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I'd like to know how often check is used to mean ensure, which means not only "determine if everything is right," but also "take the appropriate actions to correct the situation if it is not."

What I'd like to understand is how likely is that readers understand this as the intended meaning. Is there's a high change that he will think the only an assessment is requested? Would using another expression such as "ensure" or "make sure" be better?

  • It would probably help if you told us the context in which you are considering what word to use. What is it that you want to describe checking/ensuring? – Jay Jul 26 '13 at 13:24
  • @Jay This is for naming a program routine. It actually already exists, it is named something like CheckSelection, but it isn't clear from its name what it does. The main thing is to "ensure" that the cell currently selected in a worksheet is a cell that the user is allowed to select, thus changing the selection in case. I was thinking of using something like Ensure thus instead, by chance I found out in a dictionary that "check" was listed as a synonym of ensure and so I wondered if the name was actually already appropriate. Not a critical issue thus but still one that is useful to clarify. – user2118 Jul 26 '13 at 20:32
  • From your description, I think "CheckSelection" could be misleading. My first thought would be that it would return true or false indicating whether the selection was valid. I wouldn't assume that it would correct an invalid selection. That said, if there are 100 functions throughout the system named CheckThis and CheckThat and all correct it if invalid, then the term may convey this meaning in context. Worst thing in a program is to use the same term to mean two different things in two different places. – Jay Jul 29 '13 at 13:39
  • @Jay Thank you, yes that's pretty much how it is, I work at a small company of non-native speakers and "Check" came to be the jolly term to use when you don't really know what some routine should do but you know that you need it. There are bigger problems but having good names would still help – user2118 Jul 29 '13 at 18:40
  • Perhaps 'confirm' or 'validate' might be suitable alternatives. – toandfro Feb 27 '14 at 1:40
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To check something means you are only investigating the object. Taking the appropriate actions to remedy the issue is usually its own additional phrase:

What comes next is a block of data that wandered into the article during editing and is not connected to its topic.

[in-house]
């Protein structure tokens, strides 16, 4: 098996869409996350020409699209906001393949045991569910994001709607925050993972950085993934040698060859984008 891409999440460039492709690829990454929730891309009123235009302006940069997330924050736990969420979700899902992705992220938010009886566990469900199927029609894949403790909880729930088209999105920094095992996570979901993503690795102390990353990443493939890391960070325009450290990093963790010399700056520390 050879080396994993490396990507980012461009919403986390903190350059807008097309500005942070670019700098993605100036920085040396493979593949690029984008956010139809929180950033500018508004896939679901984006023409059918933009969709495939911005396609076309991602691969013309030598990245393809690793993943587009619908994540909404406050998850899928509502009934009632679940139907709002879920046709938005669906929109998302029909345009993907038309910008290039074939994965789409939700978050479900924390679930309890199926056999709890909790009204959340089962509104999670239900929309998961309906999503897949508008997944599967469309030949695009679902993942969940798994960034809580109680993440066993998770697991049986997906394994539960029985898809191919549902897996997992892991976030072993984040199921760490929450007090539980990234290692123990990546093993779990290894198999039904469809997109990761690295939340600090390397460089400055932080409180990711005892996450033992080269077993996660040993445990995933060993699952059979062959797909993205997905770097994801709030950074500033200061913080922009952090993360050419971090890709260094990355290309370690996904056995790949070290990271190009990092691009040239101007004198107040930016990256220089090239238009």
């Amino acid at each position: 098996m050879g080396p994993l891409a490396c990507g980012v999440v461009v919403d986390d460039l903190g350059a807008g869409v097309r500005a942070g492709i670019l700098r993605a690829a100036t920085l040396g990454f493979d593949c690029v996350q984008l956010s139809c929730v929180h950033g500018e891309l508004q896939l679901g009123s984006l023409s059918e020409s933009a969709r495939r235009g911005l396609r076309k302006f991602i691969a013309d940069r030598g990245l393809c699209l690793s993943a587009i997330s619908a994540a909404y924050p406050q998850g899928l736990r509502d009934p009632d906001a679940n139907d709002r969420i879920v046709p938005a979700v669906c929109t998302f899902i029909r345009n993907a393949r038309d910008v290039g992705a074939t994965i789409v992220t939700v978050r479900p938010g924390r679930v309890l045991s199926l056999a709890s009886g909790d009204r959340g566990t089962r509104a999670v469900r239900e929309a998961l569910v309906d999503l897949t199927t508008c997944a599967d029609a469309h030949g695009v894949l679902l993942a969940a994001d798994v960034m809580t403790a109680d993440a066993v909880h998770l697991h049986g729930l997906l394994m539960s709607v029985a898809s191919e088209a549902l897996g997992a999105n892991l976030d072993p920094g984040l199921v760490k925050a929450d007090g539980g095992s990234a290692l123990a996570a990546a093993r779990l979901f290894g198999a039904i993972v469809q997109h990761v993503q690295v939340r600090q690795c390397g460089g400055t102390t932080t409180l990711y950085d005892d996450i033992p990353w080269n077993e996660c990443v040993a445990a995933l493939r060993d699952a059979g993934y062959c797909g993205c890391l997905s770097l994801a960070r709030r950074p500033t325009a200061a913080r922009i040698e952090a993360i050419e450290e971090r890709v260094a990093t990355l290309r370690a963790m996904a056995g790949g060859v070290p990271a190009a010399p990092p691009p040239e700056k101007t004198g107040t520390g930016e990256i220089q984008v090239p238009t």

I will check the status and fix any errors that exist.

Will you check the servers and ensure they are working correctly?

However, if it is implied or stated that the person should take action to remedy the situation, a response using check instead of ensure is sufficient.

Will you look into our data inconsistency issue? Sure, I will check it out.

As Walter's answer stated, you should consider an alternative to check if you want to imply the extra work of fixing potential issues, or use a prior sentence to infer that the extra work is part of the task.

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Check can be used in many of the same situations as ensure or make sure, however it does have a slightly different connotation. Check implies that it will be a fast and simple process to determine if something is correct or not, while ensure carries the implication that you must be thorough and if something is wrong you must correct it.

So for your situation, when you want the reader to understand that something wrong must be corrected, I would highly recommend using ensure.

  • Well I saw some dictionary (not all the ones I checked) that lists the very same meaning of "ensure" as one of the possibles for check, although I only remember seeing used it with the "determination-only" meaning. Just out of curiosity, do you think that those dictionaries are wrong? I can see someone mistakingly thinking it can have this meaning because often one who tell another to check something implicitly mean to also correct anything wrong afterwards, without further directions – user2118 Jul 26 '13 at 11:24
  • You have to be careful with dictionary definitions. They are often incomplete in that they do not explain subtle shades of meaning. I've seen many cases where someone for whom English is not their first language uses a word that does not really fit in context, sometimes is even humorous, but I can see how if they read a dictionary definition, it could sound appropriate. I'm sure the same happens for people learning other languages. I'm reminded of the time an American politician gave a speech in Poland in which he said, "I have great love for the Polish people", but his ... – Jay Jul 26 '13 at 13:29
  • ... inexperienced translator used a word for "love" that meant love in the sense of sexual desire rather than the brotherly love that the politician presumably had in mind. I'm sure the translator looked in a dictionary, saw this word translated "love", and thought, Okay, there we go. – Jay Jul 26 '13 at 13:30
  • I agree with Jay, the dictionary/translator is useful for learning the rough meanings of words, but often does not convey the subtle meanings, implications, or connotations which the word has, or the contexts in which it should be used. This does not make the dictionary wrong, only incomplete. And you are also right that a person who is told to "check" something, will usually infer that they need to correct it as well. But when giving instructions it's best to be explicit and not rely on implications. – Walter Jul 26 '13 at 14:30
  • "The engine just blew up! I told you to check if the oil was low." "I did check! And I wrote down right here: it was empty." – Jay Jul 26 '13 at 20:08

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